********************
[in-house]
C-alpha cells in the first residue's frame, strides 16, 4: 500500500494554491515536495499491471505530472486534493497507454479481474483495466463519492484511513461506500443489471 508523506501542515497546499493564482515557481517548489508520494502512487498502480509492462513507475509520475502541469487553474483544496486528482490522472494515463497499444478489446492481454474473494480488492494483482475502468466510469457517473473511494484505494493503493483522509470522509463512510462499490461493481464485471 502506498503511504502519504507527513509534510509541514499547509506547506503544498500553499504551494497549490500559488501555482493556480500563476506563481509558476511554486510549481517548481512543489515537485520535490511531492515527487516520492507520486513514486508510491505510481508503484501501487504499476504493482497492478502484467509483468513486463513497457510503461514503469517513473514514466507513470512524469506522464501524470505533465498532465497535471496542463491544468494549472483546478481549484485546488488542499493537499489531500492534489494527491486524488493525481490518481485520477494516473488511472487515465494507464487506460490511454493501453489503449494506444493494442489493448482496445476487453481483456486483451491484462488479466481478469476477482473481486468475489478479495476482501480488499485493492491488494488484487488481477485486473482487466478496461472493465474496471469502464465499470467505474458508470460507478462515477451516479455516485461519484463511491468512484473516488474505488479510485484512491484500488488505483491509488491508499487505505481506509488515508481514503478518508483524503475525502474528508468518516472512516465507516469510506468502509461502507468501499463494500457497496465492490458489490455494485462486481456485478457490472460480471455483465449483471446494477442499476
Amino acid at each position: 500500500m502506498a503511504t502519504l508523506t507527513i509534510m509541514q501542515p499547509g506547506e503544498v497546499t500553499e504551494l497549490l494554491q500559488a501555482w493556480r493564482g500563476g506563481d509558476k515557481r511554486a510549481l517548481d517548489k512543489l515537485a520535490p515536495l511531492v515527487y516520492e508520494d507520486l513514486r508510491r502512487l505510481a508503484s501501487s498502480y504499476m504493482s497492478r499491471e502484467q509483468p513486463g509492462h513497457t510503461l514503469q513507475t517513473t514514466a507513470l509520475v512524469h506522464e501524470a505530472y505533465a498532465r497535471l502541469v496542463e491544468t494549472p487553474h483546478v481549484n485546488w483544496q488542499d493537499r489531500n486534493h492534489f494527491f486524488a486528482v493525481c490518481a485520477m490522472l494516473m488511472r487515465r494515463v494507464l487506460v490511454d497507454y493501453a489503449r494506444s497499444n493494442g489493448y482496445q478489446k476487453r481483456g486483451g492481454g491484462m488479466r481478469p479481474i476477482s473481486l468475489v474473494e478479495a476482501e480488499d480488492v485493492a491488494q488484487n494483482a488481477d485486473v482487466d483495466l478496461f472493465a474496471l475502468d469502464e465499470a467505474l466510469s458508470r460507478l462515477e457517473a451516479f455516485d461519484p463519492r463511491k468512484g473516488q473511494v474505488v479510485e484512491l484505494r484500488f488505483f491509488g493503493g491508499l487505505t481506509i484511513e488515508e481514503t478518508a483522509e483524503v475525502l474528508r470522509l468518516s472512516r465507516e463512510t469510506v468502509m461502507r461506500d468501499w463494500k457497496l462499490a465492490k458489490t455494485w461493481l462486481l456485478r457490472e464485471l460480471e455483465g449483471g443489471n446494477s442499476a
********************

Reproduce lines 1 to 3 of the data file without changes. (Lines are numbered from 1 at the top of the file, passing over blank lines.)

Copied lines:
[in-house]
C-alpha cells in the first residue's frame, strides 16, 4: 500500500494554491515536495499491471505530472486534493497507454479481474483495466463519492484511513461506500443489471 508523506501542515497546499493564482515557481517548489508520494502512487498502480509492462513507475509520475502541469487553474483544496486528482490522472494515463497499444478489446492481454474473494480488492494483482475502468466510469457517473473511494484505494493503493483522509470522509463512510462499490461493481464485471 502506498503511504502519504507527513509534510509541514499547509506547506503544498500553499504551494497549490500559488501555482493556480500563476506563481509558476511554486510549481517548481512543489515537485520535490511531492515527487516520492507520486513514486508510491505510481508503484501501487504499476504493482497492478502484467509483468513486463513497457510503461514503469517513473514514466507513470512524469506522464501524470505533465498532465497535471496542463491544468494549472483546478481549484485546488488542499493537499489531500492534489494527491486524488493525481490518481485520477494516473488511472487515465494507464487506460490511454493501453489503449494506444493494442489493448482496445476487453481483456486483451491484462488479466481478469476477482473481486468475489478479495476482501480488499485493492491488494488484487488481477485486473482487466478496461472493465474496471469502464465499470467505474458508470460507478462515477451516479455516485461519484463511491468512484473516488474505488479510485484512491484500488488505483491509488491508499487505505481506509488515508481514503478518508483524503475525502474528508468518516472512516465507516469510506468502509461502507468501499463494500457497496465492490458489490455494485462486481456485478457490472460480471455483465449483471446494477442499476
Amino acid at each position: 500500500m502506498a503511504t502519504l508523506t507527513i509534510m509541514q501542515p499547509g506547506e503544498v497546499t500553499e504551494l497549490l494554491q500559488a501555482w493556480r493564482g500563476g506563481d509558476k515557481r511554486a510549481l517548481d517548489k512543489l515537485a520535490p515536495l511531492v515527487y516520492e508520494d507520486l513514486r508510491r502512487l505510481a508503484s501501487s498502480y504499476m504493482s497492478r499491471e502484467q509483468p513486463g509492462h513497457t510503461l514503469q513507475t517513473t514514466a507513470l509520475v512524469h506522464e501524470a505530472y505533465a498532465r497535471l502541469v496542463e491544468t494549472p487553474h483546478v481549484n485546488w483544496q488542499d493537499r489531500n486534493h492534489f494527491f486524488a486528482v493525481c490518481a485520477m490522472l494516473m488511472r487515465r494515463v494507464l487506460v490511454d497507454y493501453a489503449r494506444s497499444n493494442g489493448y482496445q478489446k476487453r481483456g486483451g492481454g491484462m488479466r481478469p479481474i476477482s473481486l468475489v474473494e478479495a476482501e480488499d480488492v485493492a491488494q488484487n494483482a488481477d485486473v482487466d483495466l478496461f472493465a474496471l475502468d469502464e465499470a467505474l466510469s458508470r460507478l462515477e457517473a451516479f455516485d461519484p463519492r463511491k468512484g473516488q473511494v474505488v479510485e484512491l484505494r484500488f488505483f491509488g493503493g491508499l487505505t481506509i484511513e488515508e481514503t478518508a483522509e483524503v475525502l474528508r470522509l468518516s472512516r465507516e463512510t469510506v468502509m461502507r461506500d468501499w463494500k457497496l462499490a465492490k458489490t455494485w461493481l462486481l456485478r457490472e464485471l460480471e455483465g449483471g443489471n446494477s442499476a